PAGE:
On another level, the story illustrates the value of returning to the original sources. Isaac could have dug new wells. Instead he chose to restore Abraham’s wells. He could have chosen new names. Instead he chose to use the same names that Abraham had given them.
In a similar way, the biblical path of faith is not one of innovation and novelty. Instead, we find our spirits satisfied drinking from the wells of faith from which our fathers drank. When the Master offered the woman at the well the living water of salvation, he spoke not of literal water, but of salvation—yet He offered that living water to her at Jacob’s well.
The journey into Messianic Judaism is much like Isaac’s journey back to the wells of his father Abraham. These original sources have been filled in and concealed by time and hostile Philistines. The Sabbath has been lost. The holy days have been forgotten. The Torah itself has been, as it were, filled in with earth. We need not dig new wells or create new names. If we will only make the effort to open these original wells up again, we will find that they are as deep and filled with living water as when our fathers first drank from them.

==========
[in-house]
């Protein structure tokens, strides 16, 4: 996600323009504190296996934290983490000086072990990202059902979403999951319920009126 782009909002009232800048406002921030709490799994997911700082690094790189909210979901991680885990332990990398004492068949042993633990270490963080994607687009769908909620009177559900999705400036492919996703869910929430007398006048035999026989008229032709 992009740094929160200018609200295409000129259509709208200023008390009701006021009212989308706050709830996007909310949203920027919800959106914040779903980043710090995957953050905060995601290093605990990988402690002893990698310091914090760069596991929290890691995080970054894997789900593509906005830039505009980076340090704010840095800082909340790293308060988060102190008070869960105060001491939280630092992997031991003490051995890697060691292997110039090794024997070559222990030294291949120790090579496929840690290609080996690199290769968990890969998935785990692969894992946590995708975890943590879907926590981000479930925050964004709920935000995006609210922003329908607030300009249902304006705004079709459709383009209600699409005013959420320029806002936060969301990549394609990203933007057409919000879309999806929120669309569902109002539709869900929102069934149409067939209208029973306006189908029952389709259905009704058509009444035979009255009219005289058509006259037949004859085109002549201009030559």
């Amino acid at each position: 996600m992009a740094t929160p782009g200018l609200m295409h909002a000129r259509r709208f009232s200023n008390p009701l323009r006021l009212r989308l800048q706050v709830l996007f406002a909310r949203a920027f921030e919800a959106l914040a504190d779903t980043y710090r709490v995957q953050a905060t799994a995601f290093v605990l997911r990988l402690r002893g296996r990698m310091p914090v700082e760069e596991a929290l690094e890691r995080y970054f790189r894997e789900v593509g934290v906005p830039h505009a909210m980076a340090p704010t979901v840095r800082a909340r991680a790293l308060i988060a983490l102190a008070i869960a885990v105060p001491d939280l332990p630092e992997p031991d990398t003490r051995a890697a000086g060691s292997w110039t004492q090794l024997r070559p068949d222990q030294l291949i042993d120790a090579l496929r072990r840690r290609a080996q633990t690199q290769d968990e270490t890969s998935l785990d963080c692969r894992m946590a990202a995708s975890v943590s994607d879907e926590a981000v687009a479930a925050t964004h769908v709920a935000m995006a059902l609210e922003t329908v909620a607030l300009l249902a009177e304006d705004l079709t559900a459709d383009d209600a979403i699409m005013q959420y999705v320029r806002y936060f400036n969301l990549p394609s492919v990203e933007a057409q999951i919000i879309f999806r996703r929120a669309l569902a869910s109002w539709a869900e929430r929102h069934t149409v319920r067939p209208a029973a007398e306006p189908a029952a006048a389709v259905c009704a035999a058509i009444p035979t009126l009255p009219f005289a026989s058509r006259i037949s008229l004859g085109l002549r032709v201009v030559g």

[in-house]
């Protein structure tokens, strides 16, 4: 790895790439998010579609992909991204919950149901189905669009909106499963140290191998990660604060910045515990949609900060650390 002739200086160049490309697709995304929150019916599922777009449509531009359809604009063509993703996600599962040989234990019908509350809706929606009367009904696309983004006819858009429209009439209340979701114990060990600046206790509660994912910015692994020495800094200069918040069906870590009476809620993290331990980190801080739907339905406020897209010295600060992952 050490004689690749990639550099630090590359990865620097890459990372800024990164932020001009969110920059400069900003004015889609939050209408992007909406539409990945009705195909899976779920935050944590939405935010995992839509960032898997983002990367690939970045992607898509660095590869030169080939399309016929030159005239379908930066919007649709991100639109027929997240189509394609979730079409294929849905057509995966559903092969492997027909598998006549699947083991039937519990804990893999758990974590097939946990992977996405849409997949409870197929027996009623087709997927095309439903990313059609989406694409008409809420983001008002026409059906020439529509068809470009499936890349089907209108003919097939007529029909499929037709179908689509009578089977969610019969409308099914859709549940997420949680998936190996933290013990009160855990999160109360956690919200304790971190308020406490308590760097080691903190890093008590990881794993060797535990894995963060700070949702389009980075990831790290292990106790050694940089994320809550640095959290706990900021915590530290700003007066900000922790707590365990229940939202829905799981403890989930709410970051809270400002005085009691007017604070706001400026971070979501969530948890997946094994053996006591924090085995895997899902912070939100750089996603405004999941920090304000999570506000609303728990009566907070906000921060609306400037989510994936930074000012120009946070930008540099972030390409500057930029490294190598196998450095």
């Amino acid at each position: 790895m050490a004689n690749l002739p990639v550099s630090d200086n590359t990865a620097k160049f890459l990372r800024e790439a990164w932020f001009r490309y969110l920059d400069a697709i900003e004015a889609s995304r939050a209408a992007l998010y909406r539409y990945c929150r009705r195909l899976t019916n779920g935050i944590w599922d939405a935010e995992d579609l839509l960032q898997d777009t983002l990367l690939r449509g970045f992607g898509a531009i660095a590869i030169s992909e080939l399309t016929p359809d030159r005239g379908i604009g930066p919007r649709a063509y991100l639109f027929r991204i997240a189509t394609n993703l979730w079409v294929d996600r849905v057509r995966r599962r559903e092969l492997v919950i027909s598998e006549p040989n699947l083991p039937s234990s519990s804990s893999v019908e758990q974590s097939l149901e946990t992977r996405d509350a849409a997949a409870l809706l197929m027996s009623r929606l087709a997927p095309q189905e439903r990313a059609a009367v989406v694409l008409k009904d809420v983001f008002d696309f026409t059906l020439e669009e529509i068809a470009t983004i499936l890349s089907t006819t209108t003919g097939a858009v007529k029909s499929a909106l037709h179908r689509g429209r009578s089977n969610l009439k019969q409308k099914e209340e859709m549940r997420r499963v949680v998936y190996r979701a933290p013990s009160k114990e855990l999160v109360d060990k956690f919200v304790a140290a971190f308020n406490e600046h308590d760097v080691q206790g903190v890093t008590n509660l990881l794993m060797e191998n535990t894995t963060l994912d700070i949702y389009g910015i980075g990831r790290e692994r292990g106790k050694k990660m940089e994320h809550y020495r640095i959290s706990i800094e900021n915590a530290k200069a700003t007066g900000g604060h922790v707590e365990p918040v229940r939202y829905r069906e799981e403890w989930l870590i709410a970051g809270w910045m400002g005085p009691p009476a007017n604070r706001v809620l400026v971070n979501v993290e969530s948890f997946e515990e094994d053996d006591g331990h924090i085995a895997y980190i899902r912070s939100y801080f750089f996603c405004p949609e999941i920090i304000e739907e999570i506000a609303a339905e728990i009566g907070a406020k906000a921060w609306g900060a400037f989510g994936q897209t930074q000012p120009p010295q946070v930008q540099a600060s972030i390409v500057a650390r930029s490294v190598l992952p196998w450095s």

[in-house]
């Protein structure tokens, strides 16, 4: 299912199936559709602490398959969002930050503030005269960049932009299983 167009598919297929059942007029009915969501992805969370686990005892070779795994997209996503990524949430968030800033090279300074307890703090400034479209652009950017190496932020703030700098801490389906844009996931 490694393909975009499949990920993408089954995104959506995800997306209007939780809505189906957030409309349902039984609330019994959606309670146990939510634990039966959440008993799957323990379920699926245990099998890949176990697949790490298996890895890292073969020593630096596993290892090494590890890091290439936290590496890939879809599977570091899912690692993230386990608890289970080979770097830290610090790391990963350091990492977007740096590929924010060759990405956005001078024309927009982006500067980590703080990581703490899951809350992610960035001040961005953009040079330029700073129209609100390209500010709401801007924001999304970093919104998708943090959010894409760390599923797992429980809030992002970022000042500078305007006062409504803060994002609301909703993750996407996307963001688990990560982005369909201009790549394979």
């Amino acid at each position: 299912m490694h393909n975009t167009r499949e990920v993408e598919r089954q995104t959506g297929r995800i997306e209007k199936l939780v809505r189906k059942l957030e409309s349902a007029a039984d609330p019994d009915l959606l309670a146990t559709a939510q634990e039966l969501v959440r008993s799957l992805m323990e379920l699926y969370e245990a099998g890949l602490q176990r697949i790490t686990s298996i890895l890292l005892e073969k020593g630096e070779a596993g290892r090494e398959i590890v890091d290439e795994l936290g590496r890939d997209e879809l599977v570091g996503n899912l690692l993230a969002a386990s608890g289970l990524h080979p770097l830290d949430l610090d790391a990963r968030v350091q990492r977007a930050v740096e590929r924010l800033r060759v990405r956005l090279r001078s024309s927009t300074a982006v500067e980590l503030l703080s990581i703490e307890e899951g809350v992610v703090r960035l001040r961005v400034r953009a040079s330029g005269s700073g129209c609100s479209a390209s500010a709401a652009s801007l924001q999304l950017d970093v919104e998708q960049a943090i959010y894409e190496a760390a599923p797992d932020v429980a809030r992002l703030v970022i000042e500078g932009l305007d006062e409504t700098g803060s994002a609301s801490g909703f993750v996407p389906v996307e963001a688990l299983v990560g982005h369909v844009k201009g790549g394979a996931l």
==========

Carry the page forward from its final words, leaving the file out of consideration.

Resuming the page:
Toldot – תולדות :”Generations” Torah : Genesis 25:19-28:9 Haftarah : Malachi 1:1-2:7 Gospel : Matthew 13-14

Good Things of His Master’s Hand

Abraham sent his servant Eliezer to find a wife for his son Isaac. The name Eliezer (אֱלִיעֶזֶר‎) literally means “God of Help.” As Eliezer went forth to procure a bride for Isaac, he relied on the God of Help to assist him. An angel went before him.
When we set out to do the work of God, we need to rely on Him for help, especially in the matter of evangelism. After all, we are not trying to make converts to a religious creed; we are trying to change hearts. This is an impossible task for a human being. Even the greatest psychiatrists cannot change the human heart. Therefore, like Eliezer, we rely utterly on the God of Help.

Then the servant took ten camels from the camels of his master, and set out with a variety of good things of his master’s in his hand; and he arose and went to Mesopotamia, to the city of Nahor. (Genesis 24:10)